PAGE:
J.B. Hunt reports 1Q net gain
Earnings rise over ’16 levels; trucking revenue falls 2%
Posted: April 18, 2017 at 2:06 a.m.
J.B. Hunt Transport Services Inc. reported net income of $102.7 million for the first quarter of 2017, a 2.6 percent increase from the same three-month period a year ago.
The Lowell company's earnings per share of 92 cents and revenue of $1.63 billion also were increases from last year, when J.B. Hunt reported 88 cents per share and $1.53 billion in revenue. Earnings per share beat Yahoo Finance analyst estimates of 86 cents, while the company just missed revenue expectations of $1.64 billion for the quarter.
The performance was aided by a one-time tax benefit "from the claiming of research and development tax credits and domestic production tax deductions during the 2012 through 2016 tax years" that equated to $13.6 million, or 12 cents per share, according to the company's earnings report. J.B. Hunt said its income tax rate decreased to 28 percent in the quarter compared to 38 percent a year ago and the company paid $21.5 million less in income taxes during the quarter.
While profits and revenue increased from last year, operating income -- earnings before interest and taxes -- decreased 11 percent to $149 million. J.B. Hunt said it was affected by lower customer rates because of competitive pricing, increased purchased transportation costs, higher driver wages, branch network expansion and insurance and claims costs.
"The company has been hit across the board on most of their metrics," said Bob Williams, senior vice president at Simmons First Investment Group Inc. "Fuel surcharges dropping, increased labor costs, increased insurance costs, combine that with soft demand for their services, particularly on the East Coast, it's almost like the perfect storm."
Shares of J.B. Hunt stock closed trading Monday at $89.11, down 3 cents.
J.B. Hunt's intermodal business, which is the company's largest segment and accounted for 57 percent of its quarterly revenue, reported a 5 percent revenue increase to $937 million. The revenue rise was aided by load volume growth of 2 percent and a 3 percent increase in revenue per load.
But operating income dipped 8 percent to $95 million because of factors such as lower revenue per load excluding fuel surcharges, increases in rail purchased transportation costs, 6 percent reduction in network volumes in eastern states and increased driver wages and recruiting costs.
"Competitive pricing dynamics were pretty visible in these results," said Brad Delco, transportation analyst for Stephens Inc. in Little Rock. "I think what has been a little bit of a surprise to investors, historically when the intermodal pricing environment is competitive, J.B. Hunt tends to take market share. And with intermodal volume growth only at 1.6 percent, that's created a little bit of confusion amongst the investor base."
J.B. Hunt's brokerage division, Integrated Capacity Solutions, reported the biggest revenue gain among segments with a 14 percent increase to $209 million from the same period in 2016. The division also endured the biggest slip in operating income, decreasing 59 percent to $4.5 million.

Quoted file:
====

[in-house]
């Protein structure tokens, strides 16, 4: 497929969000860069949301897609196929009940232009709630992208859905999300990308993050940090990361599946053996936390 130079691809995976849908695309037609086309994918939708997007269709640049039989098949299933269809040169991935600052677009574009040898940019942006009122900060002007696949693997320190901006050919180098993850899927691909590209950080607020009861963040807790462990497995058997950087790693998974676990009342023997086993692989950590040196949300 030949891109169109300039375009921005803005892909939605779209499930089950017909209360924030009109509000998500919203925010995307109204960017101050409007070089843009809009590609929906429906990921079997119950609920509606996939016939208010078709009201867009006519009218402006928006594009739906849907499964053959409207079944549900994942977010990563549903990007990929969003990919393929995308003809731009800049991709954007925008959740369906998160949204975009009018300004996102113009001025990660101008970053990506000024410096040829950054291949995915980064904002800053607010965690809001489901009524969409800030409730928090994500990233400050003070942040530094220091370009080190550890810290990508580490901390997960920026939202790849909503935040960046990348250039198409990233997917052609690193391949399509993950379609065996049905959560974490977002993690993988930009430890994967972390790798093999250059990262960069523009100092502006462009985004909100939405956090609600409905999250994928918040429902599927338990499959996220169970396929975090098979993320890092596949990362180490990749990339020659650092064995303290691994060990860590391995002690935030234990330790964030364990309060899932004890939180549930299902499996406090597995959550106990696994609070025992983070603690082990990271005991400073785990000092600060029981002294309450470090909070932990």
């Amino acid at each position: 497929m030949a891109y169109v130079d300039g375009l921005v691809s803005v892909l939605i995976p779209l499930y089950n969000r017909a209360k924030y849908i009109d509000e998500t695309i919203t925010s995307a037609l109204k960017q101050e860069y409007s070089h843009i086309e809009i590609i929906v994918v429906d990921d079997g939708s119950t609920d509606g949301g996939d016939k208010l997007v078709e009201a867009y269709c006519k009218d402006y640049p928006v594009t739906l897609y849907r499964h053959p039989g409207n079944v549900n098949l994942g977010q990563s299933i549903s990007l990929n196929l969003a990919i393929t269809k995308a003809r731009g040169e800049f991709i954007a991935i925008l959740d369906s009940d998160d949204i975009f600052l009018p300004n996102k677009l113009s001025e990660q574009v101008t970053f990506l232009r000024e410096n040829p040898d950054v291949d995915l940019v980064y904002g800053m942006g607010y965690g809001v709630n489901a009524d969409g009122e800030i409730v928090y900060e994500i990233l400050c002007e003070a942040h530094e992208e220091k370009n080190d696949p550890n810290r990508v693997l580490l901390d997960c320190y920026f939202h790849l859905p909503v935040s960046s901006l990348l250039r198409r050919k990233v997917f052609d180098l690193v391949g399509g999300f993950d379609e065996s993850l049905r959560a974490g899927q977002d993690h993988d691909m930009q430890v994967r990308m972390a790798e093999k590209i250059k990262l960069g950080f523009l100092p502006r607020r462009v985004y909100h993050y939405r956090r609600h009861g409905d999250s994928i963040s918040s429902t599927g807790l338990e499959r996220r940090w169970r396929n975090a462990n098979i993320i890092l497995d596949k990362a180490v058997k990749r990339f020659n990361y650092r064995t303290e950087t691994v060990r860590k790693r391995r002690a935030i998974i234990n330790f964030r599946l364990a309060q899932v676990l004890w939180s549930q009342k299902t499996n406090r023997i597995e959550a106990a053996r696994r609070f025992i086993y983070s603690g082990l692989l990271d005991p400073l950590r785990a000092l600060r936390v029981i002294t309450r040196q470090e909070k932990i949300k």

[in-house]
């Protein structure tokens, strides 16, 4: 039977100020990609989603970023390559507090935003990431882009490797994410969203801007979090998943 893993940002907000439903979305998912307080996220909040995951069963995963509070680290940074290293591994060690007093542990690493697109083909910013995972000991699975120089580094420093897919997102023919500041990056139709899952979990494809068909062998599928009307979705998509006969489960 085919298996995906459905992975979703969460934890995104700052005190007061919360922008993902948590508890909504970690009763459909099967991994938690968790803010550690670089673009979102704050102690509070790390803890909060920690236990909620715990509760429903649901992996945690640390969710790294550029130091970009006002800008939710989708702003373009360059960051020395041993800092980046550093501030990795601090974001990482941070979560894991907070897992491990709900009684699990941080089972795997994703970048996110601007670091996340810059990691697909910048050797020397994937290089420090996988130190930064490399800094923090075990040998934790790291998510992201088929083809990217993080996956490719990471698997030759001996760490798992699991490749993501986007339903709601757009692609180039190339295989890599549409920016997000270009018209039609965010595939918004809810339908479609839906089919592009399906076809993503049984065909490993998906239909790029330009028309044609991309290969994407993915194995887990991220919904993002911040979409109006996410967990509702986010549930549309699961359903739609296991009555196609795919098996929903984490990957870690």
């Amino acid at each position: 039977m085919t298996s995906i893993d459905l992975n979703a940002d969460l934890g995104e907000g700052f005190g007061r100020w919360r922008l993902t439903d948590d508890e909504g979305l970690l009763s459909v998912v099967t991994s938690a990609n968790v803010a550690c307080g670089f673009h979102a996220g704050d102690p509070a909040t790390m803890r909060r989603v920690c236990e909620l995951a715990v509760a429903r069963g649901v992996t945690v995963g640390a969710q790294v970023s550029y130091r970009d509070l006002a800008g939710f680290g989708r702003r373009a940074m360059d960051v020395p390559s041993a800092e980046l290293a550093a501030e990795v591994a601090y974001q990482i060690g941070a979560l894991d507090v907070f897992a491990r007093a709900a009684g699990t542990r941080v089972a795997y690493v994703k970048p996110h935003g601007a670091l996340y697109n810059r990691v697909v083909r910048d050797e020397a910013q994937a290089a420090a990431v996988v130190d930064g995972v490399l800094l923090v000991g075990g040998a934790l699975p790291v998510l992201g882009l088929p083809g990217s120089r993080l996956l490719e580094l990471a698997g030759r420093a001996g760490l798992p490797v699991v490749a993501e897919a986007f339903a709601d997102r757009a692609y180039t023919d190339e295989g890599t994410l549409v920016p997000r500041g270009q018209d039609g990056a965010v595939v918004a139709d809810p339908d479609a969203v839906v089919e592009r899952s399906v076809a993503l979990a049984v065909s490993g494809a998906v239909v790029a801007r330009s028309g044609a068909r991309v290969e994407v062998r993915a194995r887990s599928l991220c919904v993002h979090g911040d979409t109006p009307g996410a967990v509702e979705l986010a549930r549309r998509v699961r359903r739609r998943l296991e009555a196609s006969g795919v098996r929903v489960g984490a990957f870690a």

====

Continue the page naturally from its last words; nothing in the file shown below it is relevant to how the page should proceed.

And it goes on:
The company said a larger number of startup branches -- those locations open for less than 2 years -- from 2016 were a culprit. The company had 18 startup branches in 11 locations compared to nine in the first quarter of 2016.
Startup branches typically produce less revenue and lower gross margins than older branches, according to J.B. Hunt.
"You don't have to buy trucks, you don't have to buy trailers to grow that business," Delco said. "So it doesn't require a lot of capital, but it does require an investment in people. That growth that you're investing in is really going to dilute margins in the near-term and I think you're seeing that in these results."
Operating income was flat at $45 million and revenue increased 10 percent to $392 million in J.B. Hunt's dedicated contract services segment. The company said productivity increased about 6 percent and there was a net addition of 392 revenue-producing trucks by the end of the quarter compared to last year.
Meanwhile, revenue decreased 2 percent to $94 million in the company's trucking segment, while operating income fell 46 percent to $4.9 million. J.B. Hunt said the division's performance was affected by increased equipment maintenance costs and higher insurance and claims costs than the first quarter of 2016.
Overall, the first quarter results are from what Delco described as a "challenging freight environment." Pricing has been under pressure because there's an excess of supply and not enough demand for freight services.
"We need to see some change in supply or demand dynamics to see underlying improvement in freight rates, but not sure if that's going to play out here over the next three months which is historically a period of time when most annual contracts are renegotiated," Delco said.
J.B. Hunt will hold its annual shareholders meeting at 10 a.m. Thursday in Lowell. The agenda includes electing 10 people to the board of directors and a shareholder's proposal requesting the company prepare and maintain a publicly available report regarding political contributions and expenditures.
J.B. Hunt's board recommends shareholders vote against the proposal. The board believes the proposal is "unnecessary and not in the best interest of the company or its stockholders."
Business on 04/18/2017